Kemba Walker is starting to get back into All-Star form and that is an encouraging sign for the Celtics, following a 111-110 come from behind win over the Washington Wizards Sunday night.
Boston won two straight games for the first time since Jan. 24 and it also marked the fourth occasion that Walker hit the 20-point mark in the last five tries. The veteran point-guard finished with 21 points on 7-of-17 shooting from the field against the Wizards.
For the month of February, the first full month of action for Walker coming back from his left knee procedure, the Celtics guard scored 20-points or more in seven out of the 12 games played. He averaged 20.3 points, 4.5 assists per game and despite shooting 39.2 percent from the field for the month, he made 38.2 percent of his 3's, which is about what he put up from behind the arc last season at 38.1 percent.
Over the past two weeks, Walker averaged 22.6 points per game, shooting 43.9 percent from the field and 38.1 percent from deep, including a 28-point performance in the Celtics' win over the Hawks on Feb. 19 and a season-high 32 points in the team's win against the Pacers Friday night -- reaching the 30-point mark for the first time in a regular season game since January of 2020.
While the Celtics await the return of Marcus Smart from a calf injury, Jayson Tatum battling fatigue post-COVID and Jaylen Brown dealing with tendinitis in his left knee, Walker is finding his offensive rhythm at the right time as the team has chosen to grow closer, according to veteran Jeff Teague.
"I agree with that," offered Walker on his teammate's claim. "We have definitely grown closer. When times get hard, it's just so easy to separate. The hardest thing to do is come together, and that's what we did. We've got to believe in each other; we're with each other every single day. We see each other more than we see our families. It's a choice we've got to make, and we made the choice to come closer, and we just have to keep it that way.""There might be some more down times; you never know the way the course of an NBA season goes," he added, "but we're going to lean on us staying together."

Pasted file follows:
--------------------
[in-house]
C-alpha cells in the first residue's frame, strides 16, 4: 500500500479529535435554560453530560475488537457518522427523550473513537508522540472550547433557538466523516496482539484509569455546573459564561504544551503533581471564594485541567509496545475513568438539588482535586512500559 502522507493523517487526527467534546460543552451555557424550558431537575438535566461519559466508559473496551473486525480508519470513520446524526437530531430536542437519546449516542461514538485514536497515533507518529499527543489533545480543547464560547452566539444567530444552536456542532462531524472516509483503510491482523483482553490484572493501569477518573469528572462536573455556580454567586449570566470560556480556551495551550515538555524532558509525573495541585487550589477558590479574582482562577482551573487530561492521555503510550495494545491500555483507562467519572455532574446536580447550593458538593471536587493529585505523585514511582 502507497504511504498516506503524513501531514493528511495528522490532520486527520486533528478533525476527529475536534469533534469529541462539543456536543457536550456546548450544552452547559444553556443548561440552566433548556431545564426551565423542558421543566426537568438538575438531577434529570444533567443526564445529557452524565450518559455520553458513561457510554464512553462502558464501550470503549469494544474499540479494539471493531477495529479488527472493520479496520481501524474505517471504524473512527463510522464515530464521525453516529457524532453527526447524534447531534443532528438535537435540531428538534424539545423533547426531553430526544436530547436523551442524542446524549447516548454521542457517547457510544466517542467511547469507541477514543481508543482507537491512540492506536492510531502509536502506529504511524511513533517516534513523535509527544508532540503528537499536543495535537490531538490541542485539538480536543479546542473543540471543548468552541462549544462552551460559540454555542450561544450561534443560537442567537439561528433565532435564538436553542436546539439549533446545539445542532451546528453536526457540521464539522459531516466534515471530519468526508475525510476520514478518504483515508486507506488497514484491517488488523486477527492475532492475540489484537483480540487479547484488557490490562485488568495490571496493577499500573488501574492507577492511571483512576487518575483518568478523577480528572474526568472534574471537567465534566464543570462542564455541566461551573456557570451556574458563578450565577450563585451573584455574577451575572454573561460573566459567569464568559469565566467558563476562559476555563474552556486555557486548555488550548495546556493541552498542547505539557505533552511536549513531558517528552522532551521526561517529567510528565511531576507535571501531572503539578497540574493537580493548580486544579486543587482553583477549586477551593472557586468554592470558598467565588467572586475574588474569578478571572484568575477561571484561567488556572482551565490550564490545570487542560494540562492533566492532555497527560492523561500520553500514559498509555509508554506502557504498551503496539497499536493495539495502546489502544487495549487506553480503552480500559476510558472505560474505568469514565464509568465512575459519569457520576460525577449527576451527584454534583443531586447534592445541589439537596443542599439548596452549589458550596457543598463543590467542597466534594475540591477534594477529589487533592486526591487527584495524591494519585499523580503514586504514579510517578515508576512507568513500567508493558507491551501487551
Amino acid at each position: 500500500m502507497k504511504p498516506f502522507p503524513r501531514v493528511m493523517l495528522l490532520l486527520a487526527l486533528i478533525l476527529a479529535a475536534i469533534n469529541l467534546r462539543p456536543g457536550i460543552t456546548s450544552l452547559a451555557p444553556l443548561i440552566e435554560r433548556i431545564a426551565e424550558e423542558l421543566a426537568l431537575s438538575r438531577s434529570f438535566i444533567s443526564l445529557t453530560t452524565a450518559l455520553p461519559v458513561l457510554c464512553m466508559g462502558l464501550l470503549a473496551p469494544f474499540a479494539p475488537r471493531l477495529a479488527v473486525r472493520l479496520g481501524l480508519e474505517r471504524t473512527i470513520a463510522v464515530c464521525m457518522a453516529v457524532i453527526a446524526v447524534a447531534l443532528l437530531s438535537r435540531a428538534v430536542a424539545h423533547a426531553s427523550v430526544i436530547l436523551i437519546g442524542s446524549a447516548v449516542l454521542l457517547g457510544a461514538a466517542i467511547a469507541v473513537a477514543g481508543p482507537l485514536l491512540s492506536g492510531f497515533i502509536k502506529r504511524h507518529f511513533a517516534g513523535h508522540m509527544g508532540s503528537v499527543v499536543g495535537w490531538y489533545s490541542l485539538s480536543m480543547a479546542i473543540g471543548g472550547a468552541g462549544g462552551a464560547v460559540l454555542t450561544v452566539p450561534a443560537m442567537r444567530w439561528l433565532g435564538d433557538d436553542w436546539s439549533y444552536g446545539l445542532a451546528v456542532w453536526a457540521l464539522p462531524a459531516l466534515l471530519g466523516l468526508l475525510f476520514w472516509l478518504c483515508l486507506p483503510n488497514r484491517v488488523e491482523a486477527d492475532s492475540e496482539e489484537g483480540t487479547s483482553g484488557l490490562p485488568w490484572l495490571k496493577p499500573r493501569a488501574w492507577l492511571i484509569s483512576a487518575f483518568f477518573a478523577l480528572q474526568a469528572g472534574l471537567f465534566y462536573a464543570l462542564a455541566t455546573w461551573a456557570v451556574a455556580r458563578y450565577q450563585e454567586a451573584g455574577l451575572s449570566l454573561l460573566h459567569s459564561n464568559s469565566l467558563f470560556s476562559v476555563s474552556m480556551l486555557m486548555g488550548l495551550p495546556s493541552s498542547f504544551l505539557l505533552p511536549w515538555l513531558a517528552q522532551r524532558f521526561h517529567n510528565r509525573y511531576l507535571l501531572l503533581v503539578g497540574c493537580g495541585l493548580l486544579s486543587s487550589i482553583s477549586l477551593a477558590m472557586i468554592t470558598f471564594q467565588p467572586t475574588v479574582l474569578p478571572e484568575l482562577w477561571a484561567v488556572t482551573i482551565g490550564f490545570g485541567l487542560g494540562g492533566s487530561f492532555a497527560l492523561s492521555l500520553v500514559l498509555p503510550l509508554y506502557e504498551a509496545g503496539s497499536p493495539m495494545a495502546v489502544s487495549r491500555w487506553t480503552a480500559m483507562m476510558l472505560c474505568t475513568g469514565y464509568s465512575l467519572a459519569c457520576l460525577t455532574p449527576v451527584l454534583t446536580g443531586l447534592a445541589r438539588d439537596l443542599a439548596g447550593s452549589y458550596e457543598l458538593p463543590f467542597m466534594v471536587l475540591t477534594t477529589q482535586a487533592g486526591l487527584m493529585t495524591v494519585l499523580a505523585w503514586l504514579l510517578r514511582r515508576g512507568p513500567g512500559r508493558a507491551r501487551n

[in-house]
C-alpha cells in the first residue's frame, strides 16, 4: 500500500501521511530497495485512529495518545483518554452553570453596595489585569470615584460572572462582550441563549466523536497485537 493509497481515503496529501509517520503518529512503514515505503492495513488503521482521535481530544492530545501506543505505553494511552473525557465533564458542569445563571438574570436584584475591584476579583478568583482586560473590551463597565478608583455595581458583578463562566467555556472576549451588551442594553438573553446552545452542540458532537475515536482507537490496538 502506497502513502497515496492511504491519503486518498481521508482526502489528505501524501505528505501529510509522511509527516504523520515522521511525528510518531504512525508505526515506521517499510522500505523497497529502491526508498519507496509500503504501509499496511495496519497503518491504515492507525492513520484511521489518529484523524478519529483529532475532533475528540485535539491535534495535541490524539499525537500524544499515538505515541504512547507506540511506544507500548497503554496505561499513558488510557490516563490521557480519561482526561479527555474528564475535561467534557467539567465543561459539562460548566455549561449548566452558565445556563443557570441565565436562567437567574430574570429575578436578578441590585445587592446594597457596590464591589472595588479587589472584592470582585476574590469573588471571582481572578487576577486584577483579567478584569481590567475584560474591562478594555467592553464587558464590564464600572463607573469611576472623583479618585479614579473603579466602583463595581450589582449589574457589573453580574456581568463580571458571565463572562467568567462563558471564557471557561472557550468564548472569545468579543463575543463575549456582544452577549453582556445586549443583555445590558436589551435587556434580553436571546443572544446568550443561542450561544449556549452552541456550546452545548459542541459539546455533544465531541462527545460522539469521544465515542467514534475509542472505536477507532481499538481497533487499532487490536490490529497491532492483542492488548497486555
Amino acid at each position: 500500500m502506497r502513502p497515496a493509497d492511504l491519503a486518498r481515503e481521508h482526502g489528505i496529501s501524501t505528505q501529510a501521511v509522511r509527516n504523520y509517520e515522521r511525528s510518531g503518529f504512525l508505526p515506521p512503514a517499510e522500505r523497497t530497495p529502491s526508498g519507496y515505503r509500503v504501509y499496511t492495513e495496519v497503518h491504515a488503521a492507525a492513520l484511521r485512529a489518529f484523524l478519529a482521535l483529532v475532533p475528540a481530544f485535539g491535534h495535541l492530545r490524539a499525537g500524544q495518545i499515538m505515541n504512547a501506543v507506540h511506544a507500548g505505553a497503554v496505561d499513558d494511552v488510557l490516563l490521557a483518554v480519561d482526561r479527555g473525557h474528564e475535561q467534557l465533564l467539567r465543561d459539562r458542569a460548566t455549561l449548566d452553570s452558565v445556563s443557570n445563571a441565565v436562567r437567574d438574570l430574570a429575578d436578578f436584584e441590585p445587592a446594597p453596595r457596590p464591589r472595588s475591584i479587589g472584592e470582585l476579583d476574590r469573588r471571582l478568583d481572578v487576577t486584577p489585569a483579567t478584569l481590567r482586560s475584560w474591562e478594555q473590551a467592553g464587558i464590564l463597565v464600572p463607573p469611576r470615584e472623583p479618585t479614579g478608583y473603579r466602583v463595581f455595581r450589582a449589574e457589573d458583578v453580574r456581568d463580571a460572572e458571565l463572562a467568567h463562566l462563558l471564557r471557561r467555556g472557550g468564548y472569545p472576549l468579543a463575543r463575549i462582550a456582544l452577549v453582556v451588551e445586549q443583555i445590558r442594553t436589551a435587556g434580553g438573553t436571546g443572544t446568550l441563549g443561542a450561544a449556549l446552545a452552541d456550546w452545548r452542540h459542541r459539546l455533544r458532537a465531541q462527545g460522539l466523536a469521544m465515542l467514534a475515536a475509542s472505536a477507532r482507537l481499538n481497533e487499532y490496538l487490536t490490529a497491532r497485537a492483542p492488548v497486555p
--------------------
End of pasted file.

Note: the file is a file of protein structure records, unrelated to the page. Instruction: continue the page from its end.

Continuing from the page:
Walker is still not playing on the second night of back-to-backs and his rest has proven to be a big reason for a bump in scoring. In the eight games he's played this season after two days of rest, Walker's averaging 20.6 points per-contest while shooting 43.2 percent from the field and 40.3 percent from 3-point range.
The Celtics at 17-17 have lost their last four games that Walker has sat, shooting poorly at 30.3 percent from 3, down from their season average of 36.7 percent from deep. Their overall field goal percentage in that stretch (45 percent) is not much worse compared to their season average (46.3 percent), but has been impacted regardless without Walker in the lineup.
The dip in shooting percentage without Walker could also be explained due to the lack of ball movement. The Celtics do a much better job of passing when Walker is in the lineup than when he's not. Just ask Daniel Theis, who scored 20 points on 8-of-11 shooting against the Wizards and usually has a great scoring performance when playing alongside the veteran guard.
"Kemba's a good playmaker and so are some of the other guys — they get so much attention," Theis said during Sunday's postgame presser. "If we keep moving the ball, it's hard for teams to guard us. I had the wide-open shots and four times in a row they didn't guard me at all. But also, just as a team, if we move the ball, it's so hard to guard us."We have Kemba, J.B. (Jaylen Brown), like whoever's out there; we have so many guys who can make plays for each other and that’s what we need. We need to play our brand of basketball."
With two games remaining before the All-Star break, Walker and the Celtics will have a chance to end the first half of the season on a high note and prove they're better than what their current record shows when they host the Clippers on Tuesday and Raptors Thursday respectively.
Photo used courtesy of Getty Images
Photo used courtesy of Getty Images